But how exactly do you clarify your distinctive character? You do this by answering three questions.
1. Who do you help?
Make it very clear who the target group is that you are helping. Name your target group, use the right tone of voice that suits your target group and also let it be reflected in the visuals on your website. In short, your target group must feel directly addressed.
2. What specific problem are you solving?
State which problem you are solving. Show that you understand your target audience and that you understand what they encounter.
3. How do you solve that problem in a unique way?
Explain how you help them. How do you do it, in your own way.
The more clearly and idiosyncratically you can answer these questions, the more you stand out from the crowd, particularly as your competitors are unlikely to answer these questions clearly at all.
Just look at a random selection of tech company websites to see how they all seem to be offering the same thing.
Everyone has stories
A value proposition is essentially nothing more than a story in which you tell what problem you are solving and what the world of your customer will look like once that solution has been applied.
If you are worried that you have no story of your own, think again. All or our experiences, whether positive or negative are stories.
You just have to write them down and share them with the world. A good story is personal and vulnerable and evokes feeling or emotion.
If you dare to share personal stories as a company, you touch people and you simply increase the chance that they will ever choose you.
Not convinced yet? Then read this article in Harvard Business Review: ‘ The irresistible power of storytelling as a strategic business tool ‘.
Make sure that you are not the hero of your story. When we tell a story, we like to see ourselves as the hero. A lot of companies do that too.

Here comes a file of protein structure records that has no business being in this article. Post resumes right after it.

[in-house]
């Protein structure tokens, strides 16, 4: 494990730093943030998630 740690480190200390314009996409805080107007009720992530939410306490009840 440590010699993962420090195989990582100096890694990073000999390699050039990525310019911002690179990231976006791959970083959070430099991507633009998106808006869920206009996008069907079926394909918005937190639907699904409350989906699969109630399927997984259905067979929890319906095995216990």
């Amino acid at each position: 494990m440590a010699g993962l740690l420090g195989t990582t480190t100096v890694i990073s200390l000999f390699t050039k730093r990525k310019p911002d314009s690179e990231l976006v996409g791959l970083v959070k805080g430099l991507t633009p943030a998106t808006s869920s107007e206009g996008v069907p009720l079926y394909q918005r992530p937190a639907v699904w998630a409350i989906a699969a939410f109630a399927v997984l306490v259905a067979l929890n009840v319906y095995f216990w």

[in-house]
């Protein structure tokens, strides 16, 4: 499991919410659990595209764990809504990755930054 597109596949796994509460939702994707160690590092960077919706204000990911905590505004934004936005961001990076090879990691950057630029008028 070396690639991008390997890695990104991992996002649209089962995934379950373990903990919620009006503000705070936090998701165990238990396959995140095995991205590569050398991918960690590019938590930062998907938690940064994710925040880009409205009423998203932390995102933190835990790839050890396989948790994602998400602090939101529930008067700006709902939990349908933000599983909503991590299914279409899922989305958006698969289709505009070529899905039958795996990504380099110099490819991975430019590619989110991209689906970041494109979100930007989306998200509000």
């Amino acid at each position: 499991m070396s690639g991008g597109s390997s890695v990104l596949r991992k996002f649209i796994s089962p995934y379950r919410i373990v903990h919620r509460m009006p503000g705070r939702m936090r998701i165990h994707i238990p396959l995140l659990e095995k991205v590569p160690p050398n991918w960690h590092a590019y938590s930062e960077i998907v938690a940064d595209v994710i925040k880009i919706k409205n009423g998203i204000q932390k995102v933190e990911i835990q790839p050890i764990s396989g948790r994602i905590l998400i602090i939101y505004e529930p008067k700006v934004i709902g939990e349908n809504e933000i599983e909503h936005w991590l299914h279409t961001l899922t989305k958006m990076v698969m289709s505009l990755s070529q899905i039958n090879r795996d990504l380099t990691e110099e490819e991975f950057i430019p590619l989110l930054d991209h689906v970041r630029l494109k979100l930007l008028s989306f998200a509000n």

‘We are a dynamic, experienced organization with x professionals!’, ‘We are ISO certified!’
But in the story of your value proposition, you are not the hero. You are the helper, the experienced expert who helps the customer to achieve his or her objectives. That’s it. The helper, not the hero.
You help the hero of the story – your customer – in completing his or her mission.
That is exactly the role of an entrepreneur in the B2B space. A company runs into something, needs help and hires a specialist. In B2B, it’s not about egos, fads or trends, it’s about knowledge and experience. And you have it.
Your value proposition in practice
- Start by defining your target audience’s challenge. What is your unique way of tackling that challenge?
- Avoid jargon and keep it simple.
- Distinguish between knowing what your proposition is and writing it. Writing is a profession in its own right.
- Do you have a sharp value proposition? Call ten customers or people you know within your target group and ask for their feedback.
- Your story doesn’t have to be perfect. Don’t make it a ten-year plan. Everything is online these days. Do you think you want something different? Log in, edit it and you’re done.
And if you need help in defining your value proposition, contact us at Make Marketing Magic here.